(You get the idea)
This is accentuated with logos added to the colors.
A few weeks ago (the day of the Atlanta Falcons/Carolina Panthers football game), I wore a Falcons jersey and a Black Watch kilt on the battery in Charleston, South Carolina (Panther country). It seemed more people noticed the jersey more than the kilt!!! I stood out as a Falcons fan and got pro and con comments on the team (with only 1 mention of the kilt at all!!), no negative "skirt comments" ("Trust a Falcons fan to wear a skirt"-> never heard). The colors tied me to the team (and, thereby, all the other Falcons fans)
A Tartan is similar.
MacLeod ties to the MacLeods
MacNeil to the MacNeils
Wallace to Wallace
USA Bicenntenial/St Andrews-> US citizen/supporter
Carolina-> North and South Carolina
(again-> you get the idea)
Therefore, while one is "free" to wear whatever tartan he/she wishes, one is identified with the meaning of that tartan, and they become a representative of that tartan. It is best to know what that tartan is, what it means, and be able to discuss it at least somewhat. Imagine:
A person who wears a Packers jersey and is asked "How about those Packers?"
Person-> "The who?"
Questioner-> "The team your wearing."
Person-> "Oh,I just saw it and liked the colors."
Most likely this will result in a look of disgust, if not downright anger.
Moral: Wear what you like, but know what you wear and have a good reason for it. The best reason-> My ????? was a Mac????
PS-> I am an Atlanta Falcons fan, as that is where I was born and raised. By second favorite team (by only a small margin)-> Panthers, for I have lived here since the team can into being.
MacWage, "Dark Lord of the Box Pleat!"/ "Box Pleat Militant" Laird of Glenmoor (Carolina)
CARPE TARTANAM! (Seize the Tartan!)
23rd September 06, 09:57 PM
That was a very interesting and informative post. I learned a lot. Thank you.
Convener, Georgia Chapter, House of Gordon (Boss H.O.G.)
Where 4 Scotsmen gather there'll usually be a fifth.
7/5 of the world's population have a difficult time with fractions.
23rd September 06, 10:29 PM
About half my tartan kilts are my various clan tartans - because I want to honor the heritage of my clans...EVEN my maternal clans...there were plenty of men in my maternal clans too.
The other half of my tartan kilts either honor a region of my heritage, or are tartans I happen to like the color of and have no blood tie to, or are fashion tartans. I love the freedom to choose what tartans I like for what reasons I chose.
A couple years ago a self-appointed member of the tartan police ambushed me at the Clan Donald tent at the Mesa, AZ Highland Games and told me I couldn't wear Macdonald Lord of the Isles Hunting because that was reserved for Prince Charles. Well, the mills sell a LOT of that tartan anyway and I've had a necktie in that tartan for nearly 30 years. Wound up writing Clan Donald officers for clarification and of course was told the guy was looney tunes and yes anyone is welcome to wear that tartan. This year at the same games I asked after him with the intent of having a manly discussion with him. I was told he was no longer welcome at the Clan tent because of his delusions and rude behaviors.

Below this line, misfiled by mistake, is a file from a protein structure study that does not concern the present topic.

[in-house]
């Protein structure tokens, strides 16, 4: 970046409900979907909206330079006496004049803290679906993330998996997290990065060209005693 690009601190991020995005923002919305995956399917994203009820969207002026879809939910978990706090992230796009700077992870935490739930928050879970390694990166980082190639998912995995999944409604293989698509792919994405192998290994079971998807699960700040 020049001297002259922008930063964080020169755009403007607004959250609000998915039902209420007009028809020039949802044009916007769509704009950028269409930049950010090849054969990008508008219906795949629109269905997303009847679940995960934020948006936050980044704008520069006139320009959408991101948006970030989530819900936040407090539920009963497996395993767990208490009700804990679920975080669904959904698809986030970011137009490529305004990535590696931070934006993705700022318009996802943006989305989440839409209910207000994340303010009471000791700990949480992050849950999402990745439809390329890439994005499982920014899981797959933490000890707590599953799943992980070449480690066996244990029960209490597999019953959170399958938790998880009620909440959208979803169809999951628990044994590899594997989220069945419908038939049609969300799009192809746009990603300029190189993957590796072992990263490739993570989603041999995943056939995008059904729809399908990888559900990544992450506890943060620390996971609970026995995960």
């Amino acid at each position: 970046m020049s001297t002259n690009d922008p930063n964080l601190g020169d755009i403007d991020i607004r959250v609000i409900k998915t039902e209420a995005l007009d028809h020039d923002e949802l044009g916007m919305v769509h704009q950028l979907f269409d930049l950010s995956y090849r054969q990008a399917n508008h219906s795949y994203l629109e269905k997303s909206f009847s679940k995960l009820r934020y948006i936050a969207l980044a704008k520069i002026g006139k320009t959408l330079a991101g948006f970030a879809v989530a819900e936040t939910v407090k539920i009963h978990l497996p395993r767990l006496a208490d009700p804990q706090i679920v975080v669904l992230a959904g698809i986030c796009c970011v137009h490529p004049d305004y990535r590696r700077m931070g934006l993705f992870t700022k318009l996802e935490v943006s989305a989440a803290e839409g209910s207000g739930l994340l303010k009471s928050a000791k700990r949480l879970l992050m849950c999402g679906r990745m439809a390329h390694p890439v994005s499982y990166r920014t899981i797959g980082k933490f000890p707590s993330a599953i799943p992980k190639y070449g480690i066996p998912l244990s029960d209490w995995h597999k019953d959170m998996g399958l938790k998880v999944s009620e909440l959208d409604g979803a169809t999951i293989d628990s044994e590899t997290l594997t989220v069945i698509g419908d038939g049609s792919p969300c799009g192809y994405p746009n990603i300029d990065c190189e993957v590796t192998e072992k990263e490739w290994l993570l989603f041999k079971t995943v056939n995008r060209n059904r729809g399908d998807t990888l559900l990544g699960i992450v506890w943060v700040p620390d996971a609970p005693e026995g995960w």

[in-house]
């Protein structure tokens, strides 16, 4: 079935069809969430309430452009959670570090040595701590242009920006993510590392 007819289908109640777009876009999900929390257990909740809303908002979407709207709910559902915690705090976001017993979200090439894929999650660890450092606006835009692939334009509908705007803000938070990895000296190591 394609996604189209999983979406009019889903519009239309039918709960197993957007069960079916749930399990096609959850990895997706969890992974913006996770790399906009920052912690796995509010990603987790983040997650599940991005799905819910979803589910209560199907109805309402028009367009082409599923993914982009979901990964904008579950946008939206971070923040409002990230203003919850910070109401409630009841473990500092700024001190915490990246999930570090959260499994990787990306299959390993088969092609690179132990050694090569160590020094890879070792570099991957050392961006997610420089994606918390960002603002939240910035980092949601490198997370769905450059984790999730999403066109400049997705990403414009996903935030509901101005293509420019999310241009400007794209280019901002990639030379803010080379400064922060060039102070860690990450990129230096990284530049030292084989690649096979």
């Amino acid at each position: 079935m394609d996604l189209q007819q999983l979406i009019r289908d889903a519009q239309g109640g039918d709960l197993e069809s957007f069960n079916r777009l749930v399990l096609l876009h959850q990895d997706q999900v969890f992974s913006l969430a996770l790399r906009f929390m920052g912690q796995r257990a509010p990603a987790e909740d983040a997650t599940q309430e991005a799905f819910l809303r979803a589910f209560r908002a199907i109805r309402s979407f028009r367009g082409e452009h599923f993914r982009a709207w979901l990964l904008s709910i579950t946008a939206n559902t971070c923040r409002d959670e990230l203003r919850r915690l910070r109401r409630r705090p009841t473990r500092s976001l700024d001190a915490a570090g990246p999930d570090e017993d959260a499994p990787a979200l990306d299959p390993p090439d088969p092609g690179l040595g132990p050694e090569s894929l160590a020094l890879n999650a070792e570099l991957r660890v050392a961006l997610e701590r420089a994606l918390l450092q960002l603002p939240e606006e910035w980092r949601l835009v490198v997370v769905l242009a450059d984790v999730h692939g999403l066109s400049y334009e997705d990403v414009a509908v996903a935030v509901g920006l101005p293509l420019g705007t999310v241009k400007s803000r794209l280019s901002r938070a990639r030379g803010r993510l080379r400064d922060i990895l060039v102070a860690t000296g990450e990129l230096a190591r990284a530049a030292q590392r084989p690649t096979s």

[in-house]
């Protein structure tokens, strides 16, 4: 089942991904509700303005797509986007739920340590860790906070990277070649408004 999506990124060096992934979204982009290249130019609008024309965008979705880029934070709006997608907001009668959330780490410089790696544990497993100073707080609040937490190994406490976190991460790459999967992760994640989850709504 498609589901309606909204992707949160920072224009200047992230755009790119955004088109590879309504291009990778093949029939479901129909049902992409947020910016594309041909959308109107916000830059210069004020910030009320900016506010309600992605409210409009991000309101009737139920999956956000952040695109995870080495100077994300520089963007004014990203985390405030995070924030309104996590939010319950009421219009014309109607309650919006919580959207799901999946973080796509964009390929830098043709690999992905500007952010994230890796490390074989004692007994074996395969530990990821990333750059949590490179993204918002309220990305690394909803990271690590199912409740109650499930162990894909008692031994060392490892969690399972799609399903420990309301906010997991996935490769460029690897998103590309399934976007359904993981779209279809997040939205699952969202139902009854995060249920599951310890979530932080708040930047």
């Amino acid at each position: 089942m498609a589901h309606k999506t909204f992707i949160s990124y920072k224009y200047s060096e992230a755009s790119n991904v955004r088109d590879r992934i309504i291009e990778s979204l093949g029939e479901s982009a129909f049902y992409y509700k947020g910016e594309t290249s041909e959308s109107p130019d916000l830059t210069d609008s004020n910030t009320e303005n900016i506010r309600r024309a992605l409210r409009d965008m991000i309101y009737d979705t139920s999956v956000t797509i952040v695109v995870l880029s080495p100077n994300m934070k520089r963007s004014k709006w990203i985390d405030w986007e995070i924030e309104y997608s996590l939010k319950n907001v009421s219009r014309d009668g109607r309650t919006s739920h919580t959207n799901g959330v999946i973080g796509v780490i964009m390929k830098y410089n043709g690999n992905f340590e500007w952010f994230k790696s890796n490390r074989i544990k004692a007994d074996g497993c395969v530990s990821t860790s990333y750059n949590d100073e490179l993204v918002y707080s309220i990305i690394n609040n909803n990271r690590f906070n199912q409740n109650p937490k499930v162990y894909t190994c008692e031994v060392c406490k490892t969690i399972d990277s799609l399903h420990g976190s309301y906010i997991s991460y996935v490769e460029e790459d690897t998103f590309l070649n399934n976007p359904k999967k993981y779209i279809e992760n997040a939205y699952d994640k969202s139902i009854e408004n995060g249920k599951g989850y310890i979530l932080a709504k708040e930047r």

Like any other field of interest and passion kilts and clans seem to attract self-appointed "experts" who are in fact dead wrong.
Kilt away in any tartan you choose. I expect if its a tartan we're not supposed to be wearing our kiltmakers won't be able to buy the fabric.
Was up on Second Mesa on the Hopi reservation today for fall dances in the plaza of Sichomovi Village. There, seated and watching the most elegant Hopi dancers was a Hopi grandma with a Royal Stewart tartan blanket in her lap to keep her warm. Sadly, no photos allowed in the Hopi Villages. But if a Hopi Grandma can sport a Royal Stewart tartan, anybody can.
Me, I had on my Cameron Black and Red hand sewn kilt and got lots of positive comments. Even climbed a ladder and back down kilted and modestly to watch the dances in the plaza from the roof.
Kilt up any way you wanna and stand proud.
Last edited by Riverkilt; 23rd September 06 at 10:32 PM.
Ol' Macdonald himself, a proud son of Skye and Cape Breton Island
Lifetime Member Scottish Tartans Authority, Owner Freelanders #4 & 5
"I'll have a kilt please, a nice hand sewn tartan, 16 ounce Strome. Oh, and a sporran on the side, with a strap please."
23rd September 06, 10:48 PM
You can E--mail the Stewart society at email@example.com for permission to wear the Stewart tartan you want, although its not necessary, but it might make you feel better.
23rd September 06, 11:07 PM
More than anything, I really don't think a highlander would have let anyone else tell him what colors he was allowed to wear. Do as you please and enjoy your freedom. ; )
23rd September 06, 11:18 PM
Thanks everone for your ideas and opinions. I am sorry to be asking so many question, it is a pain.
Thanks David, I followed up on you suggestion.
Originally Posted by David Dalglish
A 2006 study found that the average Canadian walks about 900 miles a year. The study also found that Canadians drink an average of 22 gallons of beer a year. That means, on average, Canadians get about 41 miles per gallon.
Tags for this Thread